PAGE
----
Step 4: the server verifies the validity of the client's proof and
generates its own proof based also on the password, the salt,
the iteration count and a concatenation of previous messages.
This proof is replied to the client as acknowledgement of the
authentication.

Step 5: the client can verify the validity of the server's proof. The
authentication is successful.

Three versions of SCRAM-SHA algorithm are currently available:
SCRAM-SHA1, SCRAM-SHA256 and SCRAM-SHA512, the difference being on the
strength of the hashing. SCRAM-SHA512 is considered as more secure now,
so it is used as default by this implementation.

This implementation was tested over a Couchbase cluster 4.6.2
(enterprise version).

Here is a real example of SCRAM-SHA512 authentication exchange made
between the mininal example and the 4.6.2 cluster (captured using
tcpdump):

Msg 1 (client->server):
n,,n=test,r=0c0d2b1a62de9318

Msg 2 (server->client):
r=0c0d2b1a62de9318660590ff26368002,s=bGkVWZUpi3OgnkzskW+8YlB7LyFrwETeWI+1seQ+0Y4oP4/FditP6DE/oQ0qdrSKFC4VVlkkSaW34EyhGHzEzA==,i=4096

Msg 3 (client->server):
c=biws,r=0c0d2b1a62de9318660590ff26368002,p=f3UTCdYt5pgb5LvkZsdM97crONf7+k8iFZP5/26Z8pIB75I/++L/Vy5FMfAsSDaLNiAo00bzpSz3SFZ9qzR3yw==

Msg 4 (server->client):
v=i6R3vC0ul0V4XW/jIC1dtayEGPeYBVudp1ay8Ai9R9Mup96B2aP8weU58+C2orgWKPRW0IWGPUMXIW7py/Sfrw==

Proofs and salt are encoded in Base64.

Other examples can be found in the unit tests (t_scram.cc file).

Please note that we rely on OpenSSL for the implementation of SHA, HMAC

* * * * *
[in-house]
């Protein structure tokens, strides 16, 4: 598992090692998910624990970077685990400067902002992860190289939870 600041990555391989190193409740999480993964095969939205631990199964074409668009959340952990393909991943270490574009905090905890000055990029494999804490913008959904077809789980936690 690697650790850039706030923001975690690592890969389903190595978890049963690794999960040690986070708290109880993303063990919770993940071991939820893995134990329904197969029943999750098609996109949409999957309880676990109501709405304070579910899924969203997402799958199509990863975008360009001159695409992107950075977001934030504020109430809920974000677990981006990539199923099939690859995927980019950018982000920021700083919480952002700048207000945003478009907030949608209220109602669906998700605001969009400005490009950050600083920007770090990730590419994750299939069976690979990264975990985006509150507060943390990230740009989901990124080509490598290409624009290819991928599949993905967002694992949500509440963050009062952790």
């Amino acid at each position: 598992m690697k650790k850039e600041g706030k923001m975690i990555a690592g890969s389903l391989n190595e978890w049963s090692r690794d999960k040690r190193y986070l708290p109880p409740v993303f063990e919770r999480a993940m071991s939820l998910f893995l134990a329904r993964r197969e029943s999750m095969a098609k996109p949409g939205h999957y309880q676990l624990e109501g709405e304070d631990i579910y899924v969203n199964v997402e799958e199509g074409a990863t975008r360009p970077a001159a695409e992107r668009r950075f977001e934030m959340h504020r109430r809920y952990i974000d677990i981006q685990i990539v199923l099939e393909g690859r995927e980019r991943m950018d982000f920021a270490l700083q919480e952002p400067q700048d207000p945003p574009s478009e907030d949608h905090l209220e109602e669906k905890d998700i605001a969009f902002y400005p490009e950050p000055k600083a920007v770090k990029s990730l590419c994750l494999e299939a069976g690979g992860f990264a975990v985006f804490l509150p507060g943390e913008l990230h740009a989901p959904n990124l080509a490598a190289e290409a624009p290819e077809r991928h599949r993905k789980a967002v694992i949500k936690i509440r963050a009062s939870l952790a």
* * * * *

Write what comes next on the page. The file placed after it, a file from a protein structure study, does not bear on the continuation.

and PBKDF2 algorithms. If OpenSSL is not linked (or if OpenSSL doesn't
implement PBKDF2), then SCRAM-SHA* authentication mecanisms are disabled
(only CRAM-MD5 and PLAIN will be used).

Change-Id: I4353e791c5e773b8c2fe31b335a05b10d9d499c8
Reviewed-on: http://review.couchbase.org/92497
Tested-by: Build Bot <build@couchbase.com>
Reviewed-by: Sergey Avseyev <sergey.avseyev@gmail.com>
diff 40ff8088 Mon Apr 09 12:18:52 UTC 2018 Guillaume Molleda / Amadeus IT Group <gmolleda@amadeus.com> CCBC-685: Implementation of SCRAM-SHA authentication mechanism

Please refer to RFC 5802 for a complete description of the SCRAM-SHA
authentication sequence.

Basically, the purpose is to base the authentication on exchanges of
proofs of identity rather than passwords (in clear text or not). Proofs
are hashed using a salted password (the salt being provided by the
server) and random nonces (unique to the session), so that only peers
knowing the secret password can acknowledge them.

The authentication is performed in five steps.

Step 1: the client sends the username and his nonce (unique to this
session).

Step 2: the server returns its nonce (concatenated with the client's
nonce), the salt and an iteration count (used when computing the
salted password).

Step 3: the client computes the client's proof from a combination of the
password, the salt, the iteration count and the previous
messages (cf RFC 5802 for the complete details). It is sent back
to the server.

Step 4: the server verifies the validity of the client's proof and
generates its own proof based also on the password, the salt,
the iteration count and a concatenation of previous messages.
This proof is replied to the client as acknowledgement of the
authentication.

Step 5: the client can verify the validity of the server's proof. The
authentication is successful.

Three versions of SCRAM-SHA algorithm are currently available:
SCRAM-SHA1, SCRAM-SHA256 and SCRAM-SHA512, the difference being on the